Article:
Philadelphia, PA (Sports Network) -
Swimming has been a part of the Olympic program since the first modern Olympic Games in Athens in 1896, when the competitions took place in the open air in a yachting marina on the Saronic Gulf.
Much has changed since those first modern Games, but ironically, in its return to the origin of the Olympics, swimming will again be held in the open air this summer.
That's because the tarpaulin roof Olympic organizers had planned on building could not be constructed in time for the Games. But the U.S. team is unfazed, even going so far as to have its trials in a temporary outdoor pool set up in Long Beach, California.
"The bottom line is that everyone will be competing under the same conditions, so it will still be a level playing field," U.S. Swimming's national team director Everett Uchiyama said.
The Olympic program includes 26 individual and six team relay events for the men and women in a 50 meter pool. The individual events are freestyle, backstroke, breaststroke, butterfly and individual medley style. The team events are the freestyle and medley relay.
For the first time in Olympic Games history, all Aquatics events will take place in a single venue, the Olympic Aquatic Centre of the Athens Olympic Sports Complex. Swimming starts off the Aquatics program, which will span all 16 days of the Games from August 14-29.
There's no question that the U.S. men's team is in a class of its own. The only question is, can it match the performance of the 1976 team that dominated the Montreal Games by winning 12 of the 13 gold medals awarded?
|Michael Phelps is on a collision course to possibly break Mark Spitz's record of seven gold medals at one Olympics.|
With 19-year-old phenom Michael Phelps on a collision course to possibly match, or even break, Mark Spitz's 1972 record of seven gold medals at one Olympics, it seems that the American men may already be halfway there.
At the Olympic Trials in Long Beach, the Americans set six world records. Phelps bested his own mark in the 400m individual medley, and lost out to world-record performances by Ian Crocker in the 100m butterfly and Aaron Peirsol in the 200m backstroke. Brendan Hansen set two records, in the 100m and 200m breaststroke, and women's team member Amanda Beard added a world record performance in the 200m breaststroke.
Spitz was there in Long Beach to present Phelps with the first-place award for the 200 butterfly, which Phelps won by beating 2000 Olympic champion Tom Malchow by more than three seconds. He whispered into the young swimmer's ear before stepping onto the awards stand with him.
"I really think he has a shot to do this," Spitz said of the prospects of his 32-year-old record being broken. "That's one of the things I told him."
Phelps qualified for six individual events, but dropped out of the 200m backstroke for the Olympics, hoping to add at least two, and maybe all three, relay events to his schedule.
"To have someone like [Spitz] on your side is definitely going to get you a little more excited, and give you a little more confidence," Phelps said. "That was probably one of the most exciting moments I've had."
Phelps isn't the only swimmer looking to make history: Gary Hall Jr. qualified for a spot on the men's 400m freestyle relay team by virtue of his third-place finish in the 100m, punching his ticket to a third Olympics. He and his father, Gary Hall Sr., are the first father-and-son duo to qualify for three Olympic Games apiece. Gary Jr. has eight career Olympic medals.
So with Phelps set to compete in at least seven events, and the U.S. team boasting strong athletes up and down the roster, the Americans should perform as well, if not better, than the 2000 team, which won 33 medals in Sydney.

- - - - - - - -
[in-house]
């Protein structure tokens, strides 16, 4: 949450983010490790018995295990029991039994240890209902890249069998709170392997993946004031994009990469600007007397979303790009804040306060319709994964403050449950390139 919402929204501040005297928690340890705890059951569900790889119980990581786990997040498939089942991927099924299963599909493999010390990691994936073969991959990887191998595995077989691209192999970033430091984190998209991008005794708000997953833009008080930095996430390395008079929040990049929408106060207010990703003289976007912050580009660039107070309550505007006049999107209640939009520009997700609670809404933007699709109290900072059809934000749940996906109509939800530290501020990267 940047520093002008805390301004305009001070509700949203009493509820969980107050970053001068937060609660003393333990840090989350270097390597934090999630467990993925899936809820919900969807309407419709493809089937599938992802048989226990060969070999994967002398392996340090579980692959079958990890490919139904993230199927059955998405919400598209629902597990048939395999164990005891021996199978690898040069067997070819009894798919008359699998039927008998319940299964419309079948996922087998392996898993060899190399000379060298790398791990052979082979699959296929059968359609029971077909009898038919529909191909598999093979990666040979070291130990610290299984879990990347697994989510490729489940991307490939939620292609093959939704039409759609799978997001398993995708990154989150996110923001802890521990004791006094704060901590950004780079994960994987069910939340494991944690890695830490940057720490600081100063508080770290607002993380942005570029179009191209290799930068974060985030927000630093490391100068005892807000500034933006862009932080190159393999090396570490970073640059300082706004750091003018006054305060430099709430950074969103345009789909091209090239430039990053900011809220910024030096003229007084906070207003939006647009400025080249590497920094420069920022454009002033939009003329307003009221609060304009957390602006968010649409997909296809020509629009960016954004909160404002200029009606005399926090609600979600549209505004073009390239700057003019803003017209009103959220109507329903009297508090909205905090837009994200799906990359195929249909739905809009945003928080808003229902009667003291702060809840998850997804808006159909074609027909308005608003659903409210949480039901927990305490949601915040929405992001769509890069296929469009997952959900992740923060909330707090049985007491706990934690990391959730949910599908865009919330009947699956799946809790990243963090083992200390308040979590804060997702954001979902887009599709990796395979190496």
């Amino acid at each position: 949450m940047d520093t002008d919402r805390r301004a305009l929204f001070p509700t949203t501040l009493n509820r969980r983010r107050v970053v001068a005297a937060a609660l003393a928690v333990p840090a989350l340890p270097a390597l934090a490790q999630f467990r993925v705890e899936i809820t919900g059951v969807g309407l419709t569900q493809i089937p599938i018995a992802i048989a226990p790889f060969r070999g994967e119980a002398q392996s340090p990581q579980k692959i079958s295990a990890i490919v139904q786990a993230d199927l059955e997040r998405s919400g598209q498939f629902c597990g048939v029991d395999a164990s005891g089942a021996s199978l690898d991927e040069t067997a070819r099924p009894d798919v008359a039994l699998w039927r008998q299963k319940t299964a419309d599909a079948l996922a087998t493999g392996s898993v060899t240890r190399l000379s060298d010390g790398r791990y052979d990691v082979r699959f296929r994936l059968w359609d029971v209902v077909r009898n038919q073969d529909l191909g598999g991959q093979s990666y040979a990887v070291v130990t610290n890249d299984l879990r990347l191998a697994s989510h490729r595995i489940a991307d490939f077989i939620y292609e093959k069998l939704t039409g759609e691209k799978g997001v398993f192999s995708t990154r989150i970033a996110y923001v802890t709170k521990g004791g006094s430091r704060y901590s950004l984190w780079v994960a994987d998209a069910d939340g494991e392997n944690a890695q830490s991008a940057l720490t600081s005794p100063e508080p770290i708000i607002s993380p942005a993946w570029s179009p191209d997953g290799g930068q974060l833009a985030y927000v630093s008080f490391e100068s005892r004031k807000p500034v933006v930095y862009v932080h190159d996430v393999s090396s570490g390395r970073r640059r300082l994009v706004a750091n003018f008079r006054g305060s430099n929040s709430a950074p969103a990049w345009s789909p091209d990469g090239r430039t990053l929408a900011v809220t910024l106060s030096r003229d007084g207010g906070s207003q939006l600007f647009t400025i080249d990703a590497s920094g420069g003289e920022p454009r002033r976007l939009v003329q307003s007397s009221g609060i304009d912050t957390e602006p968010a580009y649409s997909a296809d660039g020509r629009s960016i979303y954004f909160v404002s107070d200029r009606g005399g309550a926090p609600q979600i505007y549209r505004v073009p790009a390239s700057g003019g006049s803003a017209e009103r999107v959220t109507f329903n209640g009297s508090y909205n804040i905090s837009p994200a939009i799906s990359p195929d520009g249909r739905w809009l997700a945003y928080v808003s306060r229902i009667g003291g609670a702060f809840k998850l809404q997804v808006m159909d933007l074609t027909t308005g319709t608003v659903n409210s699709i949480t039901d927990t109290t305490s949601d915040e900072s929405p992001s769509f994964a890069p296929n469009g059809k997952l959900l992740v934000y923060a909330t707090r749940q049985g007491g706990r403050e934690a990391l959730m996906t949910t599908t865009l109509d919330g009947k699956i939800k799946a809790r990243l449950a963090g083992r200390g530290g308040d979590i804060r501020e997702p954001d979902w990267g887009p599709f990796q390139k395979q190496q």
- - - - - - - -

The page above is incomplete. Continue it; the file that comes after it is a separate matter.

The women's team figured in those 33 medals as well four years ago, but expectations placed on them in Athens will be far less than those faced by the men. Still, there are plenty of gold-medal contenders.
Beard, who won a bronze in the 200m breaststroke in Sydney and three medals (one gold, two silvers) in Atlanta in 1996, could compete for gold in as many as three events this summer.
Then there is Jenny Thompson, the most decorated American woman at the Olympics with 10 medals, including eight golds. Thompson, who looks to graduate from Columbia Medical School next year, qualified for two individual events in what will be her fourth Olympics. She is still looking for her first individual gold.
Swimming Canada named 20 members to its Olympic team following the last day of trials on July 20. Although none of the swimmers heading to Athens have medaled at the Olympics, Canada has taken home at least one medal in each of the last three Summer Games.
"We still have some hard work to do to get ready for Athens, but these athletes have a lot of spirit and enthusiasm," said head coach Dave Johnson. "Medals are within our grasp, and these athletes have shown that they've accepted the challenge."
The toughest competition for the Americans in Athens will come from the Australian team, led by Ian Thorpe, which took home four golds, five silvers and three bronze medals as the host country in 2000.
Phelps will face off against world record holder Thorpe in the 200m freestyle, along with Dutch swimmer, and defending Olympic champion, Pieter van den Hoogenband. The Americans will also likely see stiff competition from Russia, Japan, Italy and the Netherlands.
Massi Rosolino of Italy set the world record in the 200m individual medley in Sydney only to have it broken by Phelps last year.
On the women's side, Dutchwoman Inge De Bruijn set three Olympic records in Sydney and is one of the favorites to repeat as champion in the 50m and 100m freestyle races as long as the 100m butterfly.
Yana Klochkova of the Ukraine set Olympic records in winning the 200m and 400m individual medleys in Sydney and is considered a favorite to win both races again in Athens.
By Gerard Gallagher, Olympic Contributing Editor